New York’s utilities have been directed to get 50 percent of their electricity from renewable sources by 2030. To support that goal, the state has developed a “Utility 2.0” program that encourages distributed resources and helps transition the grid to a more modern system.
New York Gov. Andrew Cuomo (D) on Wednesday announced a new initiative to curb methane emissions from the state’s agricultural, oil and gas, and landfill sectors. According to state data, by weight, methane accounts for 9 percent of the state’s overall greenhouse gas emissions, but it is the second-largest contributor to climate change, due to its outsized heat-trapping properties.
The announcement of the Methane Reduction Plan specifically called out the Trump administration’s environmental rollbacks as a reason the state chose to move forward with its own plan.
“In recent weeks, the federal government has taken steps to abandon three major efforts to address methane pollution,” the release said, noting the administration’s decision not to pursue efforts to reduce methane emissions from existing oil and gas infrastructure, to reconsider its limits on methane emissions from existing oil and gas infrastructure, and to reconsider rules for operations on public lands. The EPA has also rescinded a request for information from oil and gas producers on the amounts of methane they are releasing.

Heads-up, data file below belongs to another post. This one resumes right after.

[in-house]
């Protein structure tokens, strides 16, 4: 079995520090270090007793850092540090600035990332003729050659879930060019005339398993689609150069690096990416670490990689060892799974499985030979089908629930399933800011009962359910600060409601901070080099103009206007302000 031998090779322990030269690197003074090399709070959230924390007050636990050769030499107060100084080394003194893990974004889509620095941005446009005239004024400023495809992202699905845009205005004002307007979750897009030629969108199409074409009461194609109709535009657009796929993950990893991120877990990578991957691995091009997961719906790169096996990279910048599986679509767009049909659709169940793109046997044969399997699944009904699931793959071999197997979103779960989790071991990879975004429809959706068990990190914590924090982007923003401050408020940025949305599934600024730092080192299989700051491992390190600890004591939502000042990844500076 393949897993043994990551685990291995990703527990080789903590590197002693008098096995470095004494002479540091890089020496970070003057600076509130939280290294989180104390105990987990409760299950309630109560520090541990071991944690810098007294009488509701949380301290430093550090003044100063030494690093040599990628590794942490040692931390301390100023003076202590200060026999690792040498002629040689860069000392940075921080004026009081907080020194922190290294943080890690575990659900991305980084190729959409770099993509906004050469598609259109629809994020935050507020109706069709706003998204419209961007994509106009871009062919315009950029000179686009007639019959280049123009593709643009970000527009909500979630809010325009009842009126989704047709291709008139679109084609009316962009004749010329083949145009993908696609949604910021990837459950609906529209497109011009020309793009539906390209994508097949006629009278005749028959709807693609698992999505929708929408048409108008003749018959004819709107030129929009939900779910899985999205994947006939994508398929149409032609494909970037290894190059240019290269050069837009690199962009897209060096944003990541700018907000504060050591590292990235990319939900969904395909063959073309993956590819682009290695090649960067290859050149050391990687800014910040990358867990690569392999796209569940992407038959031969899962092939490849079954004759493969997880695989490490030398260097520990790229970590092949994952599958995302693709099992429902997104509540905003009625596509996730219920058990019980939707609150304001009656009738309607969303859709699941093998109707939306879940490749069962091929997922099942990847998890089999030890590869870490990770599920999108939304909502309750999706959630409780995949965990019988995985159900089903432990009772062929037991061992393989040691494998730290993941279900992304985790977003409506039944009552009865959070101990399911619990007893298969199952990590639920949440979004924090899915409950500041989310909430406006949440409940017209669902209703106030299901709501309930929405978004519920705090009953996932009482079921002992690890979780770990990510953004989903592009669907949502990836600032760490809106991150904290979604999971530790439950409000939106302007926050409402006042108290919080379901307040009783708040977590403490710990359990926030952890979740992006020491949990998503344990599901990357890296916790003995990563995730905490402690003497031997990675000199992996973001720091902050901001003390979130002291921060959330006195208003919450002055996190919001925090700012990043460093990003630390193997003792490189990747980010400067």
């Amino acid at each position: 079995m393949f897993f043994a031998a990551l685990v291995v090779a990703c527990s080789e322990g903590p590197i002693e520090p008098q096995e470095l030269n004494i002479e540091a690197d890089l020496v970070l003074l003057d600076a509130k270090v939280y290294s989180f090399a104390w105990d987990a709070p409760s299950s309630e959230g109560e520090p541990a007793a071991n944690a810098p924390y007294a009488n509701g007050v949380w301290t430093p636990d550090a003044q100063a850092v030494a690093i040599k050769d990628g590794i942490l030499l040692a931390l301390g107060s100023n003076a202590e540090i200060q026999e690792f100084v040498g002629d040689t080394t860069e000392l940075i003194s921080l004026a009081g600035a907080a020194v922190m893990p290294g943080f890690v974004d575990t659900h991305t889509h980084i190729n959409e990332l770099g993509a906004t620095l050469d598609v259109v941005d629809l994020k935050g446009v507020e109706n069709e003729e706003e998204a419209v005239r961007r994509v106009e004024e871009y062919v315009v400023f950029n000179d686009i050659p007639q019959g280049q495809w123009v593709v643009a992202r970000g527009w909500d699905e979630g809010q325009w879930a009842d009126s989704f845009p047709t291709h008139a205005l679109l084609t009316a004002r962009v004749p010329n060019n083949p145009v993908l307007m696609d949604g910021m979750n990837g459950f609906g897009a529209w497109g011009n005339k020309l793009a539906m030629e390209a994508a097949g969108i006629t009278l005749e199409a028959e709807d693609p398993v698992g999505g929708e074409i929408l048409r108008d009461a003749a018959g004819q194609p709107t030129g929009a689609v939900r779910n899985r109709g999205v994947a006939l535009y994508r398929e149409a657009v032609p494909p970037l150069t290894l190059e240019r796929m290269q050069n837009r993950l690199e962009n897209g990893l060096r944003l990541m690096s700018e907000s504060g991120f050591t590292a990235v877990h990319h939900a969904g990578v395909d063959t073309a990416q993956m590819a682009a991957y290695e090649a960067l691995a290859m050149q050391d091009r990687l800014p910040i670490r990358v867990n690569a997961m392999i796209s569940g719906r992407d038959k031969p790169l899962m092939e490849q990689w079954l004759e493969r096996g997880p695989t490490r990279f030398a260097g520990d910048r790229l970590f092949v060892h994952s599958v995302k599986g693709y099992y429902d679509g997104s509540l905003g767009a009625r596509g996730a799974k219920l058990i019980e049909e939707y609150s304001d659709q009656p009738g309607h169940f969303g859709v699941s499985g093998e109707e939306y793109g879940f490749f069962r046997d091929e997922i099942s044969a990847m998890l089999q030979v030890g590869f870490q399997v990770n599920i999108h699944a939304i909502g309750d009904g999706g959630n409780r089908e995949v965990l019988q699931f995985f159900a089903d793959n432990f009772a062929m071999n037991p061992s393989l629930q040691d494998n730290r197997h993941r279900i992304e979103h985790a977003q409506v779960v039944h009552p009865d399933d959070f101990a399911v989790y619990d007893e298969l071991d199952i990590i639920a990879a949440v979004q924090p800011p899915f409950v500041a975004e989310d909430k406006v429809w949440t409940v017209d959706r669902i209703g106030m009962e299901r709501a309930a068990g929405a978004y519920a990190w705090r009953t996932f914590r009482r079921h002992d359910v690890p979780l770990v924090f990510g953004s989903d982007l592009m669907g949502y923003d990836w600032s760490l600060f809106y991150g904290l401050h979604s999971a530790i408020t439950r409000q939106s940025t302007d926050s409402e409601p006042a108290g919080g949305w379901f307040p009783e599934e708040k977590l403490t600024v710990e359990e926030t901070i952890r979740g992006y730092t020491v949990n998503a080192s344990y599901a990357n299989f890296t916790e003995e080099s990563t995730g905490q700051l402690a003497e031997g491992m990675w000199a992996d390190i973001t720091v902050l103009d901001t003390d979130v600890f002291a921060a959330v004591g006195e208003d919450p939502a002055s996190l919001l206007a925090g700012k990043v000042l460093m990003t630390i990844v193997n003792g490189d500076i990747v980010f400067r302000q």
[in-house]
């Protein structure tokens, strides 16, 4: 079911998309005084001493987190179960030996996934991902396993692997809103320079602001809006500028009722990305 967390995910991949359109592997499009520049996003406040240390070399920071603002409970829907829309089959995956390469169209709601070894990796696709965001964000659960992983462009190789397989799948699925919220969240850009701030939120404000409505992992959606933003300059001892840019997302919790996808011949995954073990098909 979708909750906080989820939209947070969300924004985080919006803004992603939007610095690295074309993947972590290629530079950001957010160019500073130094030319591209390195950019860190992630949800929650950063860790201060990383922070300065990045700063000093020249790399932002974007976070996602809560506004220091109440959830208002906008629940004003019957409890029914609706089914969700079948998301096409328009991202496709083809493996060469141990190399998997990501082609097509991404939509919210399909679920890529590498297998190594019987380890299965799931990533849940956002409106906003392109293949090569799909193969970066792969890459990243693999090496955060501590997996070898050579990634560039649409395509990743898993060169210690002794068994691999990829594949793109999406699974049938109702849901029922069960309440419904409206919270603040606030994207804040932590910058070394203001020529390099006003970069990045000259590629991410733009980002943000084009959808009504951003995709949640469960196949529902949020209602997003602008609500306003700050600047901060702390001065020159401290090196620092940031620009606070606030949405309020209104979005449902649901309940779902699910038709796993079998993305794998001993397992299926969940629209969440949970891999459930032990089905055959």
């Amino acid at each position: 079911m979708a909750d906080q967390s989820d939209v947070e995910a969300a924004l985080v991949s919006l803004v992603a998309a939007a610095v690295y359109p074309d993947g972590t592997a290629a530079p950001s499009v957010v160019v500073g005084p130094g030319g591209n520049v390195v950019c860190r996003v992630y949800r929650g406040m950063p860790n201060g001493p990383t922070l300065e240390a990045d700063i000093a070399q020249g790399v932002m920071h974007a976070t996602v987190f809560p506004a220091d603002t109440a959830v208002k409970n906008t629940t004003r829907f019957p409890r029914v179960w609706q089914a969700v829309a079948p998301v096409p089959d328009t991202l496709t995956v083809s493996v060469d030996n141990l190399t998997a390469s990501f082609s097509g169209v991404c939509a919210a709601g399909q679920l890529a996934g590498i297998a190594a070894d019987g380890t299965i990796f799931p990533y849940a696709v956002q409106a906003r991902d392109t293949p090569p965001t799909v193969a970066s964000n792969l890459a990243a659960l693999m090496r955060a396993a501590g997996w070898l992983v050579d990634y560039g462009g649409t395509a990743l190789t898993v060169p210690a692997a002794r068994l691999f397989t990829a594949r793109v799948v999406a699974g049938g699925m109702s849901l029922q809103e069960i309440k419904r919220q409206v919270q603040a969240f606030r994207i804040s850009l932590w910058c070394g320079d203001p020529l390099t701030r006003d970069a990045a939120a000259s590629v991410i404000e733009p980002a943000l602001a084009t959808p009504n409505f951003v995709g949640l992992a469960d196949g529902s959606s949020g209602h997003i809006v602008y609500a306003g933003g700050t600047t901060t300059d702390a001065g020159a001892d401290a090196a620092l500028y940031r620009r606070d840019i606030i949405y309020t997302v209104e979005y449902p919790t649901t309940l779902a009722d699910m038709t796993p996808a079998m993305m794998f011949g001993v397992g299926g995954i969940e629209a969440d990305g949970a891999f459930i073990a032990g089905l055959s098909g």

Perhaps ironically, the state has already taken one of the most effective steps it could to limit methane emissions: New York was the first state to ban hydraulic fracturing for natural gas mining. Methane makes up 80 percent of natural gas, which traps heat 86 times more effectively than CO2 over a 20-year period.